NXP, however, believes the new BlueBox has the computing horsepower to serve the needs of future vehicles. Örs noted that “the LX2168A has 16 high-performance ARM Cortex-A72 cores. We have S32G274 for the current-generation gateway. It is somewhat flexible, since we can upgrade on that slot in the future without changing the BlueBox itself.” He added that S32G allows for ASIL-D compliance, which can act as both a safety co-processor and a gateway device for automotive.

NXP is launching BlueBox 3.0 with Kalray as the accelerator partner. “Kalray can have up to 160 CPU accelerator cores for neural net and math acceleration as needed,” said Örs.

But what makes BlueBox 3.0 stand out is its doubling of PCIe slots to six, from the three offered with the BlueBox 2.0.

Leveraging the terminology “high-performance compute” (HPC) often used in the server domain, Örs explained that NXP is “trying to make the ‘server on the wheels’ concept more of a reality by deploying [BlueBox 3.0] in the automotive realm, where safety and security are fundamental pillars of NXP’s portfolio.”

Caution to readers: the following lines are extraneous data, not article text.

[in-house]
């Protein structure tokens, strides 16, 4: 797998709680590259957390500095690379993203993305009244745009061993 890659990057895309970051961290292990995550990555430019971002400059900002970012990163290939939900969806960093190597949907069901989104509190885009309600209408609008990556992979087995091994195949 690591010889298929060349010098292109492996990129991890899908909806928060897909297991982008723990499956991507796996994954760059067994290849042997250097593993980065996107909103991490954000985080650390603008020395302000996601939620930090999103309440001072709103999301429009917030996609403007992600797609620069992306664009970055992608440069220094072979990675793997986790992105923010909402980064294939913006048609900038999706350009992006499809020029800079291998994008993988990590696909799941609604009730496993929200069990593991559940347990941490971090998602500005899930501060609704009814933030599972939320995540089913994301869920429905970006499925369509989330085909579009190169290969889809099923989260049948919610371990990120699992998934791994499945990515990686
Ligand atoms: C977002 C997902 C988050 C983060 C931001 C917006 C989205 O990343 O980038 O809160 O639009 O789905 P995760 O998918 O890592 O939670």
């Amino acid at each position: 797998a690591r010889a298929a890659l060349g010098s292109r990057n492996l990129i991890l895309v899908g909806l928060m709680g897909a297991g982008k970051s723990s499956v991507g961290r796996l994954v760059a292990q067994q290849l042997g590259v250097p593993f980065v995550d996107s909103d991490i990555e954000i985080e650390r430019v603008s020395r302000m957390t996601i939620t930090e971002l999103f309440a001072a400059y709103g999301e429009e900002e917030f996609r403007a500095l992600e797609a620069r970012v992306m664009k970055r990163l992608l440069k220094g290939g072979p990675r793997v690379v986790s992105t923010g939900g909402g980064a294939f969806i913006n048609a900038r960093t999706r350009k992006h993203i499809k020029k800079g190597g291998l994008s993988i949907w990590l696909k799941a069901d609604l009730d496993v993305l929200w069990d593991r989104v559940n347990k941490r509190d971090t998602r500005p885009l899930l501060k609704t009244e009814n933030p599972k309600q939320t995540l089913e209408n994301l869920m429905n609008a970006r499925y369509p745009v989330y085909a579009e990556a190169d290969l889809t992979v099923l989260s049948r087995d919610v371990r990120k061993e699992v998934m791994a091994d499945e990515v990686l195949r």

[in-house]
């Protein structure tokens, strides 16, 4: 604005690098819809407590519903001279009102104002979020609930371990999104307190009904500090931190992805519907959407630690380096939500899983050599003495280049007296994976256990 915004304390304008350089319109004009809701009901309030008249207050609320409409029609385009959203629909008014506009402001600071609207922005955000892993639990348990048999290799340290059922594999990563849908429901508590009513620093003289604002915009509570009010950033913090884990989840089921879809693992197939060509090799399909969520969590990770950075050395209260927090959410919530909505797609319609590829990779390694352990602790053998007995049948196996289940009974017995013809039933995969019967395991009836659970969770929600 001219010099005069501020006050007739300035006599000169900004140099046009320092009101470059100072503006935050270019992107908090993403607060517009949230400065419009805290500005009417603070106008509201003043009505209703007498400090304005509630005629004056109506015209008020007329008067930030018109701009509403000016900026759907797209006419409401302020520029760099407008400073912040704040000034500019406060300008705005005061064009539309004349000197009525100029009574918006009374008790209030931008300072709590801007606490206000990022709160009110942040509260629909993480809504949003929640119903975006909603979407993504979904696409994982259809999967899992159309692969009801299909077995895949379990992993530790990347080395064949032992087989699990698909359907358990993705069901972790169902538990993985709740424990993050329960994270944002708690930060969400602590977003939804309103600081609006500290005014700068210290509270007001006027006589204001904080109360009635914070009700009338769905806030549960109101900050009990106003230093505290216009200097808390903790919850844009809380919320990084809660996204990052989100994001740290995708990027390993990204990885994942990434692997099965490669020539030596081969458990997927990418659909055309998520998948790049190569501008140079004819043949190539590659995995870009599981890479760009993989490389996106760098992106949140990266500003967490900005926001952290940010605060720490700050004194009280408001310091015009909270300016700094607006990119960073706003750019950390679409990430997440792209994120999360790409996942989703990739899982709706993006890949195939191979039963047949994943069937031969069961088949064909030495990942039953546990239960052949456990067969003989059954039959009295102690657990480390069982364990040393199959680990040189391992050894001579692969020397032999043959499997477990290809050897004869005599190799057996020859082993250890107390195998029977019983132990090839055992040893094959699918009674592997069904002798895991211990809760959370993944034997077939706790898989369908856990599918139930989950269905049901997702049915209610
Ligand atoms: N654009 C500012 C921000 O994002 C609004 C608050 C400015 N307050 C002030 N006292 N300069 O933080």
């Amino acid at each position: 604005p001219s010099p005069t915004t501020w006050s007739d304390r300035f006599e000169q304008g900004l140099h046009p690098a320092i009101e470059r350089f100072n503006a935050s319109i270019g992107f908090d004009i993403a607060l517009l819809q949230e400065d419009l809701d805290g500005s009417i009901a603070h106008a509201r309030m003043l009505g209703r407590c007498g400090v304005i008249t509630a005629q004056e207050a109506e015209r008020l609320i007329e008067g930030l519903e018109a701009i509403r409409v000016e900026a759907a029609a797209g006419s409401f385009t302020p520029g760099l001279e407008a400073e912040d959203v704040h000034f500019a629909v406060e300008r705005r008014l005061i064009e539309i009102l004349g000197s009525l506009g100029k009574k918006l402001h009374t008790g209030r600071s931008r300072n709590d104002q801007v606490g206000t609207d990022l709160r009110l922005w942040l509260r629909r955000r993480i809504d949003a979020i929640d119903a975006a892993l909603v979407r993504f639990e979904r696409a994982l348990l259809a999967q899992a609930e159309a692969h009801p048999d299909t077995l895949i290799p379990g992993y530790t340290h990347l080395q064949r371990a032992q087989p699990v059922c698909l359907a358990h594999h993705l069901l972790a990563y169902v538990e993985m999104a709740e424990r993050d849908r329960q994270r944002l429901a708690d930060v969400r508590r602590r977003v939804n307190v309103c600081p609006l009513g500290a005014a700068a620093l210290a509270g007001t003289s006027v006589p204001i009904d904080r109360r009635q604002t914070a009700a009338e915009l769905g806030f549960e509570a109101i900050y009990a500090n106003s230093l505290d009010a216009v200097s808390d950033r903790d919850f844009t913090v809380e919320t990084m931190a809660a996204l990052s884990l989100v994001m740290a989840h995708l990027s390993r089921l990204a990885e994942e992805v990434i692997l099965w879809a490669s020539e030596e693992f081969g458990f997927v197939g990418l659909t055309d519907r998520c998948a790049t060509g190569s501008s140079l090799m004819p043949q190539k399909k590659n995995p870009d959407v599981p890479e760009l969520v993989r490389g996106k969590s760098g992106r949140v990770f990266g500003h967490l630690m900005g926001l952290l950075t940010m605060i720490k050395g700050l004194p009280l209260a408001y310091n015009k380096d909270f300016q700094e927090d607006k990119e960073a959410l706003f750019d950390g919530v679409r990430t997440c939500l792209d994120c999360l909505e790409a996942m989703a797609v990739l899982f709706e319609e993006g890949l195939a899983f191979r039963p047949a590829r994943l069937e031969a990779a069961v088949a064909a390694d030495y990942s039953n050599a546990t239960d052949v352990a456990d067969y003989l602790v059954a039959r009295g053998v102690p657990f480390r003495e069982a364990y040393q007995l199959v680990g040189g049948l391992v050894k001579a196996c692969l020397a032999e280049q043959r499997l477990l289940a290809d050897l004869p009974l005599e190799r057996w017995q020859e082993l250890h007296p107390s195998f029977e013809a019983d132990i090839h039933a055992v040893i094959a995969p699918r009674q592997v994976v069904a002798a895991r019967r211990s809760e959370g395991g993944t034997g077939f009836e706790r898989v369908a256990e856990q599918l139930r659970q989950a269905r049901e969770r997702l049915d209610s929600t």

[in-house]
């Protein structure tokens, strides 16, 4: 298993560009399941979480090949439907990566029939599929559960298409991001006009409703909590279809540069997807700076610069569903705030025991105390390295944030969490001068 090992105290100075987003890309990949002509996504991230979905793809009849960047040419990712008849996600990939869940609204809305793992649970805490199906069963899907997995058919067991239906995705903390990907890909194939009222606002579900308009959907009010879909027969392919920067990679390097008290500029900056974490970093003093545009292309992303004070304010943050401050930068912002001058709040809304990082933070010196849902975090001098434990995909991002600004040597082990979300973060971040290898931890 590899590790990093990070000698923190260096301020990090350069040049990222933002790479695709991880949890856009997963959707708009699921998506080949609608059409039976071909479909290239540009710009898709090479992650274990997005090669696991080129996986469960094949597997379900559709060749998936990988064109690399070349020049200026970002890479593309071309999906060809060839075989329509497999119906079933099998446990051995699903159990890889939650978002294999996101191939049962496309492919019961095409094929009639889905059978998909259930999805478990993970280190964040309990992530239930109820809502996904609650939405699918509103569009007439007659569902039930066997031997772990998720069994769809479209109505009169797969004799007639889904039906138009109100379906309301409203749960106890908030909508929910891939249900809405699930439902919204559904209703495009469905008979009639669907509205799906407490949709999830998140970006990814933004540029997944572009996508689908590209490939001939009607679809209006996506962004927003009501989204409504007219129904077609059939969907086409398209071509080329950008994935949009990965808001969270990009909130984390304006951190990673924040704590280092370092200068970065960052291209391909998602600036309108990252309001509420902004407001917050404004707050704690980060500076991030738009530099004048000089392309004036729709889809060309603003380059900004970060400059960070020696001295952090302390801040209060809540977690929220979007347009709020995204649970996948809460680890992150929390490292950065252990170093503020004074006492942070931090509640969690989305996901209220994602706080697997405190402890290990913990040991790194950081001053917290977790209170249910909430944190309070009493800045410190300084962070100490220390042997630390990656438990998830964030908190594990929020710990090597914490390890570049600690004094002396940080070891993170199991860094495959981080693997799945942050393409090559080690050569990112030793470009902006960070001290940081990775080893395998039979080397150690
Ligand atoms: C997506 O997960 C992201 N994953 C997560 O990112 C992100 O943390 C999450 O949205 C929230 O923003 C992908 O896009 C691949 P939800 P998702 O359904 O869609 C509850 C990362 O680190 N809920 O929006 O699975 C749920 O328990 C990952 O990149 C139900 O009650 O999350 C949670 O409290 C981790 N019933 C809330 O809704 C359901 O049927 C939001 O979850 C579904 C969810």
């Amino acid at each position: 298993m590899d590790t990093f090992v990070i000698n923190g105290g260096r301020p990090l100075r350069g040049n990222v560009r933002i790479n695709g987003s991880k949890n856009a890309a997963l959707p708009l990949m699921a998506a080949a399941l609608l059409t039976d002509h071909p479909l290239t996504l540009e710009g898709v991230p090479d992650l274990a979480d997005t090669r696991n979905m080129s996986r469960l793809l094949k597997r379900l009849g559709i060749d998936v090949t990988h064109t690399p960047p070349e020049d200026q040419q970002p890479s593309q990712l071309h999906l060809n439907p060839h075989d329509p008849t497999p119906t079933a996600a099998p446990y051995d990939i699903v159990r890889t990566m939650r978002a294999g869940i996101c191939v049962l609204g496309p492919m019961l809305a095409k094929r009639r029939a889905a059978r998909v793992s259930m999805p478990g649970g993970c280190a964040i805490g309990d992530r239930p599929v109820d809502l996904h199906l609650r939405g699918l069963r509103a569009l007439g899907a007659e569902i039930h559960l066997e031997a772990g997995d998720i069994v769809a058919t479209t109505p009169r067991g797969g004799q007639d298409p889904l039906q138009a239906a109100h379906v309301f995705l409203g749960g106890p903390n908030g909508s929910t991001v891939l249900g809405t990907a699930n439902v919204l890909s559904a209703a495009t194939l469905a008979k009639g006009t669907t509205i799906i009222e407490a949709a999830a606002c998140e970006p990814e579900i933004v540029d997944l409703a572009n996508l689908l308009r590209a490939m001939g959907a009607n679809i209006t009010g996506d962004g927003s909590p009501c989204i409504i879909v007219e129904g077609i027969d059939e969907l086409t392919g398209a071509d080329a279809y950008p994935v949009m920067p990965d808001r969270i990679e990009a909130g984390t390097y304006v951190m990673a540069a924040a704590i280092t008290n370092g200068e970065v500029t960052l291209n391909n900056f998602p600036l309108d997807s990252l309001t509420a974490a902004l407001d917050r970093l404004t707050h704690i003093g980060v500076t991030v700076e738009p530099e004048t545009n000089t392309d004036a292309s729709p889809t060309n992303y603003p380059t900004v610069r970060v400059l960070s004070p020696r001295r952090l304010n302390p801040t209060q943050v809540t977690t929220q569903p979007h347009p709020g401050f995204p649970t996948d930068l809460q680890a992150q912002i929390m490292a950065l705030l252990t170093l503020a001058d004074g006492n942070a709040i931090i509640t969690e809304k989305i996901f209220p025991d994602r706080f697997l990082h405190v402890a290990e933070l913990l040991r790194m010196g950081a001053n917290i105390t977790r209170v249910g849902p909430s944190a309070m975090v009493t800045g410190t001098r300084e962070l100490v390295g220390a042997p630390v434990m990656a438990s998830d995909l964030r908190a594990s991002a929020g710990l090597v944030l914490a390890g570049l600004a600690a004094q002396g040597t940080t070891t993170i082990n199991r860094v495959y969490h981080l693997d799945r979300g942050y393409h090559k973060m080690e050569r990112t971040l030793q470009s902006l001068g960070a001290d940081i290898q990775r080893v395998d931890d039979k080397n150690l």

Software orchestration

All of the hardware building blocks for BlueBox 3.0 are ready, according to NXP, but it will take until the end of the first quarter for the company to finalize all the software elements that sit above the basic SDK layer. Those software elements are essential for BlueBox 3.0 to orchestrate data movement among multiple devices on the platform, said Örs.

For example, the data stream input for the cameras goes to the Kalray accelerator for object identification and classification. That data must then be fed into a planner compute module running on a large CPU device (i.e., LX2160A).

“That data path orchestration, though the data is moving on a PCIe, must be carried out efficiently,” said Örs. “You need to make sure that the timing of each data packet coming in makes sense. Then it’s S32G that validates that those actuation commands are sane.”

Ecosystem

NXP takes pride in creating a “close knit” partner ecosystem to provide “a quick ramp-up” and “an example that system designers can work from,” said Örs. In addition to Kalray, partners backing BlueBox 3.0 include dSPACE, Embotech, Edge Case Research (ECR), eProsima, Green Hills Software (GHS), Intempora, Micron Technology, MicroSys, Real-Time Innovations (RTI), and Teraki.